Weston-Mann Coat of Arms / Weston-Mann Family Crest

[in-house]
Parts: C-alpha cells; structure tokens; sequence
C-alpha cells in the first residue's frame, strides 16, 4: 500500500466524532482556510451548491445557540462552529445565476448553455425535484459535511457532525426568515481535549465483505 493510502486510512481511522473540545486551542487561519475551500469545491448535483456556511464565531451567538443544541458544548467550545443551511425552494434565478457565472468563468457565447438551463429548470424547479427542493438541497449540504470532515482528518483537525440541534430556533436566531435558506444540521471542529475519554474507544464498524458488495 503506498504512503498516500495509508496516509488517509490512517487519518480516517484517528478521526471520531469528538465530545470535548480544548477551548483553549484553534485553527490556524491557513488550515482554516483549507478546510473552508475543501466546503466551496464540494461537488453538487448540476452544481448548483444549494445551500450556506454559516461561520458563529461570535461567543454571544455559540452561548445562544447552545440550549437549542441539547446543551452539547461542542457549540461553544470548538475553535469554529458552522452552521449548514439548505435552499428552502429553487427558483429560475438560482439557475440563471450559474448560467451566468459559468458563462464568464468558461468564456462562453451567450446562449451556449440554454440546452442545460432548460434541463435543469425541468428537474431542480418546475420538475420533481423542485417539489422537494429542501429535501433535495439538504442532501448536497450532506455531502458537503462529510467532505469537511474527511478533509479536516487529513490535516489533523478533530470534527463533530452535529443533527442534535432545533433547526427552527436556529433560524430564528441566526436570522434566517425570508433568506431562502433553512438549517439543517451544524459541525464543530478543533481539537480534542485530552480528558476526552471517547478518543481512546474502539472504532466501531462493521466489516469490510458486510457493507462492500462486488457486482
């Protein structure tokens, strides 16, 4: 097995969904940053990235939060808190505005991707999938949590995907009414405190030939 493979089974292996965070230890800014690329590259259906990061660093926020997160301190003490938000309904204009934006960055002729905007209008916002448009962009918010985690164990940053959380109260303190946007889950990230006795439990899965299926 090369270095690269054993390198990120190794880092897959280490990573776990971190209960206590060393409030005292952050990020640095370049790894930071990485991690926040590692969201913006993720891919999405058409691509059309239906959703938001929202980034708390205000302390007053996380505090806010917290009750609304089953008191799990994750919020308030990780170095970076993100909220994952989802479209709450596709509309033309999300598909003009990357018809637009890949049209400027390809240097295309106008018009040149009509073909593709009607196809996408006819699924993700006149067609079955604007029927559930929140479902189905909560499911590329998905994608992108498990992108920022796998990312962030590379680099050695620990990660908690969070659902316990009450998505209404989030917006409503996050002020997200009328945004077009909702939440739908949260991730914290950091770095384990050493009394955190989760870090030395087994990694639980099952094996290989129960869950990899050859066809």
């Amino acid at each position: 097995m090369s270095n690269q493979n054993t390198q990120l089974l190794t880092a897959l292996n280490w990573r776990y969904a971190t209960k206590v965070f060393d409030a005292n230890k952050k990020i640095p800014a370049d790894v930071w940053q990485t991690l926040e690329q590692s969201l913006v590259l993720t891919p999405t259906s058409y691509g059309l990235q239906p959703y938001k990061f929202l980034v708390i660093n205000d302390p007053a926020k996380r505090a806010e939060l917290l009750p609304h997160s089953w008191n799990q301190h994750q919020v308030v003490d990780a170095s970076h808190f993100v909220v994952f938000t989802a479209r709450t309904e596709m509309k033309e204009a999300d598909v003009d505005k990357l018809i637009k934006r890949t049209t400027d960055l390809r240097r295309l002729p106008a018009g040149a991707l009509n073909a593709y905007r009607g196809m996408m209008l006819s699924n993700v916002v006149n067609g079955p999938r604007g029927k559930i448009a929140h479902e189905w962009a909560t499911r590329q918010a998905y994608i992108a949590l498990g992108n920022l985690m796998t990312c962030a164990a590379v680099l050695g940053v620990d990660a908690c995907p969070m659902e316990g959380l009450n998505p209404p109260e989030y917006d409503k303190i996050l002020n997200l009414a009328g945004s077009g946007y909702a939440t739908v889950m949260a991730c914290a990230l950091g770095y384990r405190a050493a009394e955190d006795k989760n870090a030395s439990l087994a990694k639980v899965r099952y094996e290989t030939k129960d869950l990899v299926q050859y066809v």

The arms depicted here of WESTON-MANN have been quartered. The surname of WESTON was a locational name 'one who lived to the west of the village or town'. Local names usually denoted where a man held his land, and indicated where he actually lived. The name was derived from the Old English WESTAN-TUN. Early records of the name mention Godwinus de Westuna, listed as a tenant in the Domesday Book of 1086. Adestan de Westuna, was documented in the year 1086, in county Cornwall. Johannes Westryn of Yorkshire was listed in the Yorkshire Poll Tax of 1379. Samuel Western and Anna Maria Finch, were married in London in the year 1690. James Dolliffe and Anne Western were married at St. George's Chapel, Mayfair, London in the year 1735. Joseph Westron and Martha Palmer were married at the same church in the year 1749. There are places of the name in Lanarkshire and a Weston near Dolphinston, Peebleshire. The earliest of the name on record in Scotland is William de Westone, 1296. John of Westone was a juror on an inquisition at Peebles in the year 1304 and William Westone was in the King of England's service in France in 1369. Thomas Westoun forfeited his lands in the reign of David II. Thomas Westoun rendered to the Exchequer the accounts of the burgh of Selkirk in the year 1566. The surname of MANN was of German and English origin. It was of two-fold origin, an occupational name 'the man' the servant. The name was derived from the Old German word MANN, and shortened from the German personal name of Herman. The name was in use in England during the 12th century and appears to be familiar to the Cornish area. Early records of the name mention Henry le Man, 1273 County Cambridge. Bartholomew le Man was documented in County Cornwall in the same year Patricius de Man of Yorkshire was listed in the Yorkshire Poll Tax of 1379. Joannes de Man County Yorkshire, ibid. Buried. Phillipe Colstone, servant of Richard Mann at St. Thomas the Apostle, London in 1586. Baptised. Ann Mann, St. James's, Clerkenwell, London in the year 1720.
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